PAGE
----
June 9, 2022
Twin Sister Developers in Texas Try Retail Spin to Find Industrial Tenants
By Candace Carlisle, CoStar News, June 8, 2022
M2G Ventures Signs Two New Industrial Tenants in Dallas Business Park Being Curated Like a Shopping Mall
Twin sister developers behind Fort Worth, Texas-based M2G Ventures, a firm with a history of reimagining industrial space, has signed two new industrial tenants at what one sister calls the investment and development firm’s “flagship property” as the pair takes a page out of the retail landlord handbook and curates the property’s tenants.
The new leases totaling 136,020 square feet of space have brought investment to the urban industrial business park, called Proto Park, a nearly 250,000-square-foot property at 3200 Irving Blvd. in Dallas, less than 6 miles northwest of downtown. It also brings in the right mix of curated tenants that complement existing industrial tenants at the business park, said twin sisters and M2G Ventures co-founders Jessica Miller Essl and Susan Gruppi.
“Our background is in mixed-use real estate, and we apply principals from all the asset classes to create places where tenants want to be,” Essl told CoStar News in an interview. “We don’t turn that off and hope to use every lever we have at our disposal with each property in our portfolio. Proto Park is representative of everything we do in one project.”
Essl says they have been “really picky” about the industrial tenants leasing space within Proto Park, and that is expected to help keep the property a sustainable part of the firm’s real estate portfolio over the long haul, she said. With the two new leases, signed by Dynasty Spirits and Taxila Stone, the tenants are making what Essl said is a substantial investment in their spaces. She declined to disclose the specifics of the tenant improvements.
“We could’ve been 100% leased 12 months ago and multiple times since then,” Essl said. “But we are looking for a type of tenant that meets our investment strategy. We don’t want to lease the park to the masses and slam them in to park their goods and pick them up with a 53-foot truck; we’ve taken a more merchandising approach to industrial space.
“It’s taken even more focus and we’ve had to be super disciplined because the industrial market is so hot,” she added.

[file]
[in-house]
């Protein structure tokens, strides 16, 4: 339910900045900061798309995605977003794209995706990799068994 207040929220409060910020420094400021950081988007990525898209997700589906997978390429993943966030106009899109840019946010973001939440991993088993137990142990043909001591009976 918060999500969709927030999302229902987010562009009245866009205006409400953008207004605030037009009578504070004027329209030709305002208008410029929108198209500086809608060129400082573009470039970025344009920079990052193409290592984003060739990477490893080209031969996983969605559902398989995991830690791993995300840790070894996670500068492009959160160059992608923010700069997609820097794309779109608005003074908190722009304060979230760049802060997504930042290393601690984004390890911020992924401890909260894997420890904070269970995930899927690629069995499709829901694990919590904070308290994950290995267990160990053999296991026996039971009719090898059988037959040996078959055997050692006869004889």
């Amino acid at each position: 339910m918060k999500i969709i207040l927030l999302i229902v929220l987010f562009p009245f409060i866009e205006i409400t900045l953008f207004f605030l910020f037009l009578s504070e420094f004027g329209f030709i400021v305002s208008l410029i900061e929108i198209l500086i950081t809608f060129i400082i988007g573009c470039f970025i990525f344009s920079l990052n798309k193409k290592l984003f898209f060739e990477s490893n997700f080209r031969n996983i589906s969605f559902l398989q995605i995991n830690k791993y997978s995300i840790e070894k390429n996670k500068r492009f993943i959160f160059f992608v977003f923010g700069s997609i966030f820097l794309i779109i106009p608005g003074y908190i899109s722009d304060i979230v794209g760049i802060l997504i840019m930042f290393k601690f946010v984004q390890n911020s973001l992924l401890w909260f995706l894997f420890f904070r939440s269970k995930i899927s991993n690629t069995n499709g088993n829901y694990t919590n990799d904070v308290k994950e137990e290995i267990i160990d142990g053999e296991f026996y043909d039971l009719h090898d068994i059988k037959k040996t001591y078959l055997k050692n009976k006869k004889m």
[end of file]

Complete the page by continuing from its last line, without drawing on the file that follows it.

The two leases bring Proto Park to 81% leased, with only one 46,378-square-foot space left to lease. Essl says she expects the facility to be completely leased before the end of the summer. Generally, Essl said industrial tenants are seeking to recruit and retain workers, just like office tenants, by leasing space in easily accessible areas and putting in heating and air-conditioning systems.
For tenants, this is no small feat, with construction costs rising 20% to 30% for interior finishes in the last year and a half, she said.
And the industrial market shows no signs of slowing down. “This is a hot market,” Essl said.
Once M2G Ventures buys a property, the firm typically makes significant capital improvements. That was the case after the firm bought Proto Park in September 2020, transforming the 9-acre property, giving the 1960s brick warehouse a new modern design and a new brand identity.
The first two tenants to sign leases at the redesigned complex include Dynasty Spirits, the maker of Greenhouse gins, botanical vodkas and ready-to-drink seltzers, and Taxila Stone, a regional supplier of granite, quartz, marble and quartzite that houses its flagship showroom at the property.
Hari Polavarapu, CEO of Taxila Stone, said Proto Park offered the wholesale distributor a space encouraging “innovation and collaboration,” which is difficult to find in industrial settings. He said the industrial park gives the company the place needed to continue building its brand nationally.
Essl said she was unable to disclose the construction budget of each company’s improvements to the property, but she said both will have a “high-quality finish-out.” She said M2G Ventures plans to continue to buy aging industrial properties, adding its “secret sauce” is to come up with buildings that are a bit outside of the traditional industrial box.
For the Record
Newmark’s Scott Hobbs and Kim Lyon represented Dynasty Spirits. Harrison Putt of Mercer Co. and Bo Puckett with Holt Lunsford Commercial represented Taxila Stone. In both leases, Jason Moser and Hanes Chatham of Stream Realty Partners represented the landlord, M2G Ventures.